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Helles Thankful for Support During Grazing Lawsuit

BILLINGS, MT--Yesterday the courtroom in Butte, Montana was full of ranchers, conservation groups and others who came to support the Helle and Rebish/Konen families as they continue their legal battle for the right to graze sheep in the Beaverhead-Deer lodge National Forest.   Last year, the Gallatin Wildlife Association filed a lawsuit against the U.S. Forest Service and U.S. Fish (USFS) and Wildlife Service (USFWS)  to prohibit domestic sheep grazing on two allotments in the Gravelly Mountains of southwest Montana.  Our network's Lane Nordlund spoke with John Helle after the hearing who talked about the support they've received to help continue fighting the lawsuit.  Helle said, "We are thankful for the support. The Southwestern Stockmans Association created a legal defense fund from donations and contributions from Madison and Beaverhead livestock protective committees. The Erb Family and Bank of Commerce made a substantial donation.  Montana Farm Bureau, Montana Stockgrowers Association, Montana Wool Growers Association, American Sheep Industry, Montana and National Public Lands Council, Western Resources Legal Center all contributed as Amici and supported the Defense."   "I'm grateful for all the people who attended the hearing and showed us support. I'm optimistic of the outcome, Judge Morris is a respectable man and I'm confident in his ability to fairly decide the case."  Helle  mentioned that main area of question for the judge to rule on concerns how the U.S. Forest conducted their National Environmental Policy Act (NEPA) analysis and how a Memorandum of Understanding (MOU) was published between USFS and USFWS.   Helle encourages landowners and producers to work closely with the agencies that conduct the studies, making sure every "I" is dotted and every "T" is crossed. When an error does occur, anti-ag groups can use that against producers and the U.S. Government.    © Northern Ag Network 2016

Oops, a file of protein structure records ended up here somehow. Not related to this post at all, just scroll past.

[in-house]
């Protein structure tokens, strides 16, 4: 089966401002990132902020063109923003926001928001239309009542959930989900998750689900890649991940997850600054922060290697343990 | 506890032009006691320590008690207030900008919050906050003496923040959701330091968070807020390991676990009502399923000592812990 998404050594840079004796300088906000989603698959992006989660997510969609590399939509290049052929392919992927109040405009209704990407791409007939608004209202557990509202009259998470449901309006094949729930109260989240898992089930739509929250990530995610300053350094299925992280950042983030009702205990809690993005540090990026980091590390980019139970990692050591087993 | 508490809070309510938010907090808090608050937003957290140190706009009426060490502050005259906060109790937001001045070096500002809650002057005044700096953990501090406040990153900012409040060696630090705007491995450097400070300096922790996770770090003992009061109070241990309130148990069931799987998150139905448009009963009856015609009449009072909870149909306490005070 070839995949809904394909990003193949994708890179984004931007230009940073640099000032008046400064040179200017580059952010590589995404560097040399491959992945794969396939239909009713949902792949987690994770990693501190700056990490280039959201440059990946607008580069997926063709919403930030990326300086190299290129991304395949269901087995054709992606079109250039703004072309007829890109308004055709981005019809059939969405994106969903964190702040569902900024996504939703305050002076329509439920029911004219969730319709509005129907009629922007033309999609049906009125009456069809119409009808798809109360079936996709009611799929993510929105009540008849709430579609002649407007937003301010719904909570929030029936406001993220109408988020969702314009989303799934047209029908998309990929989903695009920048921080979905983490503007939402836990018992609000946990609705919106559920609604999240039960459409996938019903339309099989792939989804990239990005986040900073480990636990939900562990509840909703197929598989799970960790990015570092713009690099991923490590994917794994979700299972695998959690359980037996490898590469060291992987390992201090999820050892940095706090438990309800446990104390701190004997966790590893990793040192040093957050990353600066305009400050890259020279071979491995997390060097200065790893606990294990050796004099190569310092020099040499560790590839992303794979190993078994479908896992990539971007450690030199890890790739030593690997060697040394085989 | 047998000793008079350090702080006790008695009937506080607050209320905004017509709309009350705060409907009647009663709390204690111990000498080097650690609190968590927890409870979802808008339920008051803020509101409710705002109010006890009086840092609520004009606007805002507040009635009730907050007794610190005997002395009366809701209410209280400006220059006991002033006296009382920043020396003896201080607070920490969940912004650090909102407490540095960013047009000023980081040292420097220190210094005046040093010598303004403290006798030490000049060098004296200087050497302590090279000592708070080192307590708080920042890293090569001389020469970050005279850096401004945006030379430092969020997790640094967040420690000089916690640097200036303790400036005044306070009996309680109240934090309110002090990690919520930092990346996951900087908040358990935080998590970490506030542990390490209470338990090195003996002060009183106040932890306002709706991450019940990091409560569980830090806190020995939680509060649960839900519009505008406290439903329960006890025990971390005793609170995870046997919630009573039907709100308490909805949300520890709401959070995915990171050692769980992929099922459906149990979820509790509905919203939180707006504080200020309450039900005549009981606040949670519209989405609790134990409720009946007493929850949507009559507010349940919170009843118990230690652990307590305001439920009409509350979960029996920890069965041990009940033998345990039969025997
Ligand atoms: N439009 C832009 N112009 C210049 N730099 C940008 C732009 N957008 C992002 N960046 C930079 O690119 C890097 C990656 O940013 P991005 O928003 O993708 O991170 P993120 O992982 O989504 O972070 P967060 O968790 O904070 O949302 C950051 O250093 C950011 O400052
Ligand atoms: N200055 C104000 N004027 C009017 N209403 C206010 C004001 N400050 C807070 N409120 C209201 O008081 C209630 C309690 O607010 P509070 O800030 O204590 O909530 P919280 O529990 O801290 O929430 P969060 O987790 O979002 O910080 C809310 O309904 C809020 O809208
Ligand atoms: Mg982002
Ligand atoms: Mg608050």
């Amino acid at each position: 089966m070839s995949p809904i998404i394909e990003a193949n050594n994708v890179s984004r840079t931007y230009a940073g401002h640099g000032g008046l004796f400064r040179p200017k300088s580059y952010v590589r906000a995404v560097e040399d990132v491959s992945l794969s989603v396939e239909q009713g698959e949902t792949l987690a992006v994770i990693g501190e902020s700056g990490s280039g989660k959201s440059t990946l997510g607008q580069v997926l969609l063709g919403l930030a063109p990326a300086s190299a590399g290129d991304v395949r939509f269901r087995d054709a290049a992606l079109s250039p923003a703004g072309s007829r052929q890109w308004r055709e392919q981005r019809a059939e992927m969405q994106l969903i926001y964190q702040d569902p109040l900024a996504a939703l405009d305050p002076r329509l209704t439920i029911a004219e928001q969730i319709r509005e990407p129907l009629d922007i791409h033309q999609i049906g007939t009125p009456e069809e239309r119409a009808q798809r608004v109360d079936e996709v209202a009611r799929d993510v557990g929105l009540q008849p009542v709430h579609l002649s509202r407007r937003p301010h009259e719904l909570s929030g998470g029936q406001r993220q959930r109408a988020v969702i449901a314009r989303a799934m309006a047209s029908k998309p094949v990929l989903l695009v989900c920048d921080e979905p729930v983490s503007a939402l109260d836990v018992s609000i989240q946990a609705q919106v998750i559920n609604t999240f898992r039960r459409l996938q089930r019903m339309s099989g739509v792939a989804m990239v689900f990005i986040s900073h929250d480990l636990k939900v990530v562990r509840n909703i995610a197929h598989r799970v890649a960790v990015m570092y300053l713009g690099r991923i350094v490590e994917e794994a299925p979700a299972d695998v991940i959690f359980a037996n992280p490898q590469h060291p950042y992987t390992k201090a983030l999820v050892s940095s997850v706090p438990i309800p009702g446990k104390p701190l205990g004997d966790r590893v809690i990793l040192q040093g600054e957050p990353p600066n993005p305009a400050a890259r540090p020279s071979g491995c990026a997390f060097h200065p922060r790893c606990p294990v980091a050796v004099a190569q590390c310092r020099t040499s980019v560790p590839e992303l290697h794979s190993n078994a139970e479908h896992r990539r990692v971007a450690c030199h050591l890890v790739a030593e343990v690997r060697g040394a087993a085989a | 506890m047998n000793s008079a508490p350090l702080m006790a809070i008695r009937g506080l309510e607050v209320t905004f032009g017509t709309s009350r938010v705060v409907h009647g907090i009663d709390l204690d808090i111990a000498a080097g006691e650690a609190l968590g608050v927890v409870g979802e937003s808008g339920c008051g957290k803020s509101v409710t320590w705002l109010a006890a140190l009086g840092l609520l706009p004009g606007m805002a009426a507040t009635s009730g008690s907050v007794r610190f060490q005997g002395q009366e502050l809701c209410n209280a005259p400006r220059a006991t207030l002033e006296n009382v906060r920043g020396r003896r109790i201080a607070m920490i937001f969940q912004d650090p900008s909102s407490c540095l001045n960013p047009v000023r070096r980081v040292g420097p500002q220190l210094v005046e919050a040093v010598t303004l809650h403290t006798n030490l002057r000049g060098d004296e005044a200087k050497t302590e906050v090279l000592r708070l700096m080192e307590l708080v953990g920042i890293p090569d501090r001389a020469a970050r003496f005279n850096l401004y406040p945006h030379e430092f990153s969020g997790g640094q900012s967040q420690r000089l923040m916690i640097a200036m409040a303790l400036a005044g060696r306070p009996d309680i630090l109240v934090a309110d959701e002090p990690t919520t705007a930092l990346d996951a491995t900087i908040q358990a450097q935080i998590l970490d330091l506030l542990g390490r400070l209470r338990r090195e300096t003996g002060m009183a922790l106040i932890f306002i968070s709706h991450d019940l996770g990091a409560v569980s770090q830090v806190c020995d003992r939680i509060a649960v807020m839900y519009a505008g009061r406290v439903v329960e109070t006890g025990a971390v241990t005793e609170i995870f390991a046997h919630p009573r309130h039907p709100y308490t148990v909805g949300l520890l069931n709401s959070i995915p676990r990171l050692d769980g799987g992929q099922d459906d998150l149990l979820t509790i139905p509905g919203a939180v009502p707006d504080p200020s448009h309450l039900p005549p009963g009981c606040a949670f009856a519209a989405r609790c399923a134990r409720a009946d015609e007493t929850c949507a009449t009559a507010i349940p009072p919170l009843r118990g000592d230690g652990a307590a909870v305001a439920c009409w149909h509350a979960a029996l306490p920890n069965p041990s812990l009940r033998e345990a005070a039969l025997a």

Livestock Leaders Address Cattle Market Volatility and Opportunities